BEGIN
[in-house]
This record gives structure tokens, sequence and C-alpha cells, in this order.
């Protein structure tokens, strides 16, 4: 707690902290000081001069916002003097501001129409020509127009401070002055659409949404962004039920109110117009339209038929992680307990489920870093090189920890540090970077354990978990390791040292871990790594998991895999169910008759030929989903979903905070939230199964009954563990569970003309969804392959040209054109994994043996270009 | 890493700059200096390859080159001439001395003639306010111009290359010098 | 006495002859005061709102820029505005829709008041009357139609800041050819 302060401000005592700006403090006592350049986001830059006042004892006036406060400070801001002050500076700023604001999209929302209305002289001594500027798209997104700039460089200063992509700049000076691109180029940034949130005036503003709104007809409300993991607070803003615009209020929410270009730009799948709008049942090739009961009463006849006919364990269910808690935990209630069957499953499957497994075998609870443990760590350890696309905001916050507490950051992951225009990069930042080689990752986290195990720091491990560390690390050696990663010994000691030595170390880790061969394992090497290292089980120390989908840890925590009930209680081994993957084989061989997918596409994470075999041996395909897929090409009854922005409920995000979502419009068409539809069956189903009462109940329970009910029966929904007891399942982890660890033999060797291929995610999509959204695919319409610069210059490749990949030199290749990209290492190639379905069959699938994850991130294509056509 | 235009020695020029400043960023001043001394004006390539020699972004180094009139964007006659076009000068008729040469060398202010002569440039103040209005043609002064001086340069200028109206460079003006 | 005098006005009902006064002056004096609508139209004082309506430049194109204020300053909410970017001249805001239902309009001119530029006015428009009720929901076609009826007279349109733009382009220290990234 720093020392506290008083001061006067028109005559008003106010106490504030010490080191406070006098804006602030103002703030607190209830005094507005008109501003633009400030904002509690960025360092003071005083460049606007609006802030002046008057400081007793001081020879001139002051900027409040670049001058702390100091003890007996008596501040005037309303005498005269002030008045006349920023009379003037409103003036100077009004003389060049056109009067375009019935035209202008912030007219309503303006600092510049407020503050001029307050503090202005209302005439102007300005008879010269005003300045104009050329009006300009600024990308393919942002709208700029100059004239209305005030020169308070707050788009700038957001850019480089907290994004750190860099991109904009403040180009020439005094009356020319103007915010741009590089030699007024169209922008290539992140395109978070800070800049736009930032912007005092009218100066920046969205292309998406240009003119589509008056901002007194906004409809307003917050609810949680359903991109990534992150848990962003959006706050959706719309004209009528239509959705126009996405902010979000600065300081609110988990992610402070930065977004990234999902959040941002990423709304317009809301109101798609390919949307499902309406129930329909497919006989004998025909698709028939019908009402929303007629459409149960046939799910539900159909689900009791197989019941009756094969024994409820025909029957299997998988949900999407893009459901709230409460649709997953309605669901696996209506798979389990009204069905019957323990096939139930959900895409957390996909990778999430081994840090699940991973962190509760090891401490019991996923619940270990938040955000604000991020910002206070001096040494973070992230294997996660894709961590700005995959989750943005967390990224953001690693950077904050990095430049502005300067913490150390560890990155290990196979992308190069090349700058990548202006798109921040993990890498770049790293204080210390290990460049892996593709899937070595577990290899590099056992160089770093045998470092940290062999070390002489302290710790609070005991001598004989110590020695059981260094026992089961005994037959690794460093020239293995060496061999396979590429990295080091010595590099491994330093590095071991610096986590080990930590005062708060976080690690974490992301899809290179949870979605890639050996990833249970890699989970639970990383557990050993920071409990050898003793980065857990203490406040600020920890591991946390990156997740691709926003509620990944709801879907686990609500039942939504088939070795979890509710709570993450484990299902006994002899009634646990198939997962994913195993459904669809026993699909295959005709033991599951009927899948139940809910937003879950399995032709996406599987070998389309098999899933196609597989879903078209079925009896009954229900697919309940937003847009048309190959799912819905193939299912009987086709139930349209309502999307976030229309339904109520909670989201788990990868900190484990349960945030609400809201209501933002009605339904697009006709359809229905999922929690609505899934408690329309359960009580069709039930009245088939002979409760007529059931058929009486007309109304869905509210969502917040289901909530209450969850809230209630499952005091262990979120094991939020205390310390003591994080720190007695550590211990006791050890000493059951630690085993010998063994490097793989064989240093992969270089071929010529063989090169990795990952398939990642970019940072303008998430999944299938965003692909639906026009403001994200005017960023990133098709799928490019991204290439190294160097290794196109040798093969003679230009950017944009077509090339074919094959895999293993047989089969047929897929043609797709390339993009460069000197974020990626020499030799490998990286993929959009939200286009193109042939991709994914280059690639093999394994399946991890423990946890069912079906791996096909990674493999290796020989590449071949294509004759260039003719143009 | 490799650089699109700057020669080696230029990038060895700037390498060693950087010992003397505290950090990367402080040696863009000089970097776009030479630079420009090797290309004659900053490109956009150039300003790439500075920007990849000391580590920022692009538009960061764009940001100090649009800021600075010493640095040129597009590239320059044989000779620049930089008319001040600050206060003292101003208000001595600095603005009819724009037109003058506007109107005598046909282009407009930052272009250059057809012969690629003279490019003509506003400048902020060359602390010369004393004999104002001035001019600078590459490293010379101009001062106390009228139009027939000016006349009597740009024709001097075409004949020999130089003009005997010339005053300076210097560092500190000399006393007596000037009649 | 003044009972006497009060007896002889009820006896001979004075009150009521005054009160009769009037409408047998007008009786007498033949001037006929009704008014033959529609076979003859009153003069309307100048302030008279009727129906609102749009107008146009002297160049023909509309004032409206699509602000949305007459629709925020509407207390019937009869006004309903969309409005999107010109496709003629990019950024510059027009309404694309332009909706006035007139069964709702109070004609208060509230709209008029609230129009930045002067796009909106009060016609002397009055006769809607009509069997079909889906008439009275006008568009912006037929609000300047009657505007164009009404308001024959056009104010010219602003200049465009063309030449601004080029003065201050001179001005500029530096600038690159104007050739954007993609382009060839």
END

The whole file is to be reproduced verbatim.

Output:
[in-house]
This record gives structure tokens, sequence and C-alpha cells, in this order.
């Protein structure tokens, strides 16, 4: 707690902290000081001069916002003097501001129409020509127009401070002055659409949404962004039920109110117009339209038929992680307990489920870093090189920890540090970077354990978990390791040292871990790594998991895999169910008759030929989903979903905070939230199964009954563990569970003309969804392959040209054109994994043996270009 | 890493700059200096390859080159001439001395003639306010111009290359010098 | 006495002859005061709102820029505005829709008041009357139609800041050819 302060401000005592700006403090006592350049986001830059006042004892006036406060400070801001002050500076700023604001999209929302209305002289001594500027798209997104700039460089200063992509700049000076691109180029940034949130005036503003709104007809409300993991607070803003615009209020929410270009730009799948709008049942090739009961009463006849006919364990269910808690935990209630069957499953499957497994075998609870443990760590350890696309905001916050507490950051992951225009990069930042080689990752986290195990720091491990560390690390050696990663010994000691030595170390880790061969394992090497290292089980120390989908840890925590009930209680081994993957084989061989997918596409994470075999041996395909897929090409009854922005409920995000979502419009068409539809069956189903009462109940329970009910029966929904007891399942982890660890033999060797291929995610999509959204695919319409610069210059490749990949030199290749990209290492190639379905069959699938994850991130294509056509 | 235009020695020029400043960023001043001394004006390539020699972004180094009139964007006659076009000068008729040469060398202010002569440039103040209005043609002064001086340069200028109206460079003006 | 005098006005009902006064002056004096609508139209004082309506430049194109204020300053909410970017001249805001239902309009001119530029006015428009009720929901076609009826007279349109733009382009220290990234 720093020392506290008083001061006067028109005559008003106010106490504030010490080191406070006098804006602030103002703030607190209830005094507005008109501003633009400030904002509690960025360092003071005083460049606007609006802030002046008057400081007793001081020879001139002051900027409040670049001058702390100091003890007996008596501040005037309303005498005269002030008045006349920023009379003037409103003036100077009004003389060049056109009067375009019935035209202008912030007219309503303006600092510049407020503050001029307050503090202005209302005439102007300005008879010269005003300045104009050329009006300009600024990308393919942002709208700029100059004239209305005030020169308070707050788009700038957001850019480089907290994004750190860099991109904009403040180009020439005094009356020319103007915010741009590089030699007024169209922008290539992140395109978070800070800049736009930032912007005092009218100066920046969205292309998406240009003119589509008056901002007194906004409809307003917050609810949680359903991109990534992150848990962003959006706050959706719309004209009528239509959705126009996405902010979000600065300081609110988990992610402070930065977004990234999902959040941002990423709304317009809301109101798609390919949307499902309406129930329909497919006989004998025909698709028939019908009402929303007629459409149960046939799910539900159909689900009791197989019941009756094969024994409820025909029957299997998988949900999407893009459901709230409460649709997953309605669901696996209506798979389990009204069905019957323990096939139930959900895409957390996909990778999430081994840090699940991973962190509760090891401490019991996923619940270990938040955000604000991020910002206070001096040494973070992230294997996660894709961590700005995959989750943005967390990224953001690693950077904050990095430049502005300067913490150390560890990155290990196979992308190069090349700058990548202006798109921040993990890498770049790293204080210390290990460049892996593709899937070595577990290899590099056992160089770093045998470092940290062999070390002489302290710790609070005991001598004989110590020695059981260094026992089961005994037959690794460093020239293995060496061999396979590429990295080091010595590099491994330093590095071991610096986590080990930590005062708060976080690690974490992301899809290179949870979605890639050996990833249970890699989970639970990383557990050993920071409990050898003793980065857990203490406040600020920890591991946390990156997740691709926003509620990944709801879907686990609500039942939504088939070795979890509710709570993450484990299902006994002899009634646990198939997962994913195993459904669809026993699909295959005709033991599951009927899948139940809910937003879950399995032709996406599987070998389309098999899933196609597989879903078209079925009896009954229900697919309940937003847009048309190959799912819905193939299912009987086709139930349209309502999307976030229309339904109520909670989201788990990868900190484990349960945030609400809201209501933002009605339904697009006709359809229905999922929690609505899934408690329309359960009580069709039930009245088939002979409760007529059931058929009486007309109304869905509210969502917040289901909530209450969850809230209630499952005091262990979120094991939020205390310390003591994080720190007695550590211990006791050890000493059951630690085993010998063994490097793989064989240093992969270089071929010529063989090169990795990952398939990642970019940072303008998430999944299938965003692909639906026009403001994200005017960023990133098709799928490019991204290439190294160097290794196109040798093969003679230009950017944009077509090339074919094959895999293993047989089969047929897929043609797709390339993009460069000197974020990626020499030799490998990286993929959009939200286009193109042939991709994914280059690639093999394994399946991890423990946890069912079906791996096909990674493999290796020989590449071949294509004759260039003719143009 | 490799650089699109700057020669080696230029990038060895700037390498060693950087010992003397505290950090990367402080040696863009000089970097776009030479630079420009090797290309004659900053490109956009150039300003790439500075920007990849000391580590920022692009538009960061764009940001100090649009800021600075010493640095040129597009590239320059044989000779620049930089008319001040600050206060003292101003208000001595600095603005009819724009037109003058506007109107005598046909282009407009930052272009250059057809012969690629003279490019003509506003400048902020060359602390010369004393004999104002001035001019600078590459490293010379101009001062106390009228139009027939000016006349009597740009024709001097075409004949020999130089003009005997010339005053300076210097560092500190000399006393007596000037009649 | 003044009972006497009060007896002889009820006896001979004075009150009521005054009160009769009037409408047998007008009786007498033949001037006929009704008014033959529609076979003859009153003069309307100048302030008279009727129906609102749009107008146009002297160049023909509309004032409206699509602000949305007459629709925020509407207390019937009869006004309903969309409005999107010109496709003629990019950024510059027009309404694309332009909706006035007139069964709702109070004609208060509230709209008029609230129009930045002067796009909106009060016609002397009055006769809607009509069997079909889906008439009275006008568009912006037929609000300047009657505007164009009404308001024959056009104010010219602003200049465009063309030449601004080029003065201050001179001005500029530096600038690159104007050739954007993609382009060839």